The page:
Tip: Demographic factors like age and gender tell you who is buying your competitors' products or services, while psychographics reveal why they buy them. Psychographics cover attitudes, personality, values, interests, hobbies, and more. 

Step 4: Gather information about your competitors' marketing strategy

Knowing the nuts and bolts of your competitors' marketing strategy is a great way to identify their strengths and weaknesses. You can use these to improve your marketing strategy, so this is an absolute must-have in your template.

Here are the specific aspects of your competitors' strategies to keep an eye on:

  • Website:

    • What tone do they use? 

    • Do they have a CTA in their meta description?

    Pay attention to their titles and meta descriptions: 

  • Packaging:

    What's unique about their product's logo, shape, graphics, or messaging?

  • SEO performance:

    Focus on their most valuable organic content, existing rankings, past rankings, and their backlink profile.

  • Ads:

     Where are they spending their money? What's their copy like? Do they purchase display ads?

  • Analytics data:

     Assess their visitor and page view performance, traffic volume, site referrals, and most shared content.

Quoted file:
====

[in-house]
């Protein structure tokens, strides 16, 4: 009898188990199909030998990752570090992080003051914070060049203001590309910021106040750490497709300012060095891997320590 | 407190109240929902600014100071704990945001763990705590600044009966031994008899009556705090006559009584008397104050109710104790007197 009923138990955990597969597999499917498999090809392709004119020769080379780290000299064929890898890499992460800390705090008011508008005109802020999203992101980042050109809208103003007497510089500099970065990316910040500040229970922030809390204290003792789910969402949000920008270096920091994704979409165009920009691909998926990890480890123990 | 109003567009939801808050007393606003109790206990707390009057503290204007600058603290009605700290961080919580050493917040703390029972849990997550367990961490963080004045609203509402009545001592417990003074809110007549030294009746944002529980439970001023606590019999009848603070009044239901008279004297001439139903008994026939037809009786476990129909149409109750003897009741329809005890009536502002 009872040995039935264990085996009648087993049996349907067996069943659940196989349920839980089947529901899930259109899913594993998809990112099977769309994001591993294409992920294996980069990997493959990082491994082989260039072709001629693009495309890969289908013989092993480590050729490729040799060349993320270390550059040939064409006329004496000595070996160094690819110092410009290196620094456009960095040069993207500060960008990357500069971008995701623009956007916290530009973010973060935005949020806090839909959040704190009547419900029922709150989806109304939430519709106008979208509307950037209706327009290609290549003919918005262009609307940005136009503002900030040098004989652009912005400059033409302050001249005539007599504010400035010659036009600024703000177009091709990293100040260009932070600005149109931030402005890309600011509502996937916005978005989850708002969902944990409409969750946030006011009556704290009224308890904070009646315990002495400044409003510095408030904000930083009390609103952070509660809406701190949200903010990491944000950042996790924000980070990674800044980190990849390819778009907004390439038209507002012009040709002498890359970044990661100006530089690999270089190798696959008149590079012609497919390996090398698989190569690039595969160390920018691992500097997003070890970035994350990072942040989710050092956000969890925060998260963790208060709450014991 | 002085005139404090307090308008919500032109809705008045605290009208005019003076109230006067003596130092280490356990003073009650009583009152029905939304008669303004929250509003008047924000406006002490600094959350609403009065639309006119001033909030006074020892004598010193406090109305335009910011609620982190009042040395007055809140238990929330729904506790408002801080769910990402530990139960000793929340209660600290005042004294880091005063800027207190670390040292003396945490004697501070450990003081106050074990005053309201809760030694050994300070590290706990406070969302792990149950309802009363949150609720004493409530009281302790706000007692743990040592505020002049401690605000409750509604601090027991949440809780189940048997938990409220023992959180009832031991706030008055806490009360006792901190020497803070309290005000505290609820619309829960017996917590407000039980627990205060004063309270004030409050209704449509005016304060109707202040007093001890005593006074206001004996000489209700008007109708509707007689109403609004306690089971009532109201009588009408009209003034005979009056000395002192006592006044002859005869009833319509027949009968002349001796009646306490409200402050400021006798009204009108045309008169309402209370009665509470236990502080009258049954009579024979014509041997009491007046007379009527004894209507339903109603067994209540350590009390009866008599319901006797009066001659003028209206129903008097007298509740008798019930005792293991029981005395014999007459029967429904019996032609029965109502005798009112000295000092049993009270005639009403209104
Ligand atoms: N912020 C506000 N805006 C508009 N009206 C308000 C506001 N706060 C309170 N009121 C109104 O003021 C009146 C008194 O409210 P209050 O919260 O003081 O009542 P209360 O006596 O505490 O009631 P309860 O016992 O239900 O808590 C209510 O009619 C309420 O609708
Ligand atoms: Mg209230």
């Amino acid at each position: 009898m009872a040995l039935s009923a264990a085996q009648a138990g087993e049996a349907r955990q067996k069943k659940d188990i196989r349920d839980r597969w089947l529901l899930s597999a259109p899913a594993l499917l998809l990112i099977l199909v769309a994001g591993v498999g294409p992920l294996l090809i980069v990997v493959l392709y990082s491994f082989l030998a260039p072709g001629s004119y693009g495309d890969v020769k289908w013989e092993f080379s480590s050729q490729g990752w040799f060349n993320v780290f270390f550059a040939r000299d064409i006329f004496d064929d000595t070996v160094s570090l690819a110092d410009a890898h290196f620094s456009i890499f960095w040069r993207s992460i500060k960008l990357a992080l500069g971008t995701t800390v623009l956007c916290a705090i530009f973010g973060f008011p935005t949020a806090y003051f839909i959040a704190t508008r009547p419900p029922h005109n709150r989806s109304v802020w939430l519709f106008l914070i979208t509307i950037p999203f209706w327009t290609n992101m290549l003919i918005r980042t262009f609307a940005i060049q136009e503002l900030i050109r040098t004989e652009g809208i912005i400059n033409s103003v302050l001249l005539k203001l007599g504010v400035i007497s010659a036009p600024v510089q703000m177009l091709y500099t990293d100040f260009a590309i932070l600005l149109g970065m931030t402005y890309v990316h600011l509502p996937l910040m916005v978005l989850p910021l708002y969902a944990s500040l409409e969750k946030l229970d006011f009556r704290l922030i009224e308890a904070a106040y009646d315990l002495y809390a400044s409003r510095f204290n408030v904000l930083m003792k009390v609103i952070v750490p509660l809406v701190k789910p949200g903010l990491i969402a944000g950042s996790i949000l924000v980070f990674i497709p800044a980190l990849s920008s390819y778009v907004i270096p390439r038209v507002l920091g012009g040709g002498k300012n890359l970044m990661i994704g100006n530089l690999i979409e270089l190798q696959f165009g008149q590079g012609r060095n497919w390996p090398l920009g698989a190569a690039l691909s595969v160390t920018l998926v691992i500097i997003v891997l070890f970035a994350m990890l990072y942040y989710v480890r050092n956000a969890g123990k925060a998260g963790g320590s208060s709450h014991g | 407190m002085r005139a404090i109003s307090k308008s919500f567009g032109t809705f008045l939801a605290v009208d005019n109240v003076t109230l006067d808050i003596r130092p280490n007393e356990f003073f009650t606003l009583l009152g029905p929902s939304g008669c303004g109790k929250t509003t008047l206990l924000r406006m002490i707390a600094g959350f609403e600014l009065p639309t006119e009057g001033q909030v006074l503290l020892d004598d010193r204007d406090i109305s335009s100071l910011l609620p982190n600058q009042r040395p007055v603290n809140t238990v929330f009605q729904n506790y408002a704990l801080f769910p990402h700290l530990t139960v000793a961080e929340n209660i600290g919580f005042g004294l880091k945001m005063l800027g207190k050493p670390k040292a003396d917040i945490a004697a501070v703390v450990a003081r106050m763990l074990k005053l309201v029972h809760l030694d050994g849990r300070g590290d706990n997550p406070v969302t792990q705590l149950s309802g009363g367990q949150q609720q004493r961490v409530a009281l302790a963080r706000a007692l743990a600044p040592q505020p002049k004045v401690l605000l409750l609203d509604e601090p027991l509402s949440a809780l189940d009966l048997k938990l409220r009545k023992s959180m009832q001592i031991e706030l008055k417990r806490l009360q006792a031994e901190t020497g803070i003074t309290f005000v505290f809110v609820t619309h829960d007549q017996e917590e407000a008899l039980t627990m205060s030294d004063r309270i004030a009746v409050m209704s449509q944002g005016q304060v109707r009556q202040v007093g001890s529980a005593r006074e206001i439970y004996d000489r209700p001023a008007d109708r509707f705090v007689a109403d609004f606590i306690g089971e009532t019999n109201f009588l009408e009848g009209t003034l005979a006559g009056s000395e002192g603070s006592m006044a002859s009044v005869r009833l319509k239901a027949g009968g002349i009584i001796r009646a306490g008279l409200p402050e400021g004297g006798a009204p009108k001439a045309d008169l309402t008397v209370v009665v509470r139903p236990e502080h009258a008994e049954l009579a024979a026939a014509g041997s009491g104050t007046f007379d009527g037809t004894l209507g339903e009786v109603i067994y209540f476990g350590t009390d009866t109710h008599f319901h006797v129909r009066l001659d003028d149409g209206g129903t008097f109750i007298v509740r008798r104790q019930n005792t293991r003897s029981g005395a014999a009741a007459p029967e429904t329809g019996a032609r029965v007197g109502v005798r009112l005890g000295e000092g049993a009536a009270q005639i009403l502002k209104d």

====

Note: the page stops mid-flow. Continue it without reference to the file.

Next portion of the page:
• Social media:

     Check them out on Facebook, Instagram, and other social media channels to understand what they're doing.

  • Newsletters:

     Sign up for their newsletter and pay close attention to their signup process, onboarding, and targeted e-mails.

Tip: The more exhaustive this section is, the closer you are to nailing your marketing strategy. So include as many details as you can. Use competitor research tools to get accurate numbers if you have the budget.

Step 5: Lay out their financials

Another section that you should include in your competitive analysis template is financial performance. You already know your competitors' pricing structure at this point, so you'll want to look further into their financials. 

Some of the details you should seek out and incorporate into your template include:


Make sites like Crunchbase, YCharts, and Mattermark your ally. They can compile many relevant data points you’d normally find on a financial statement.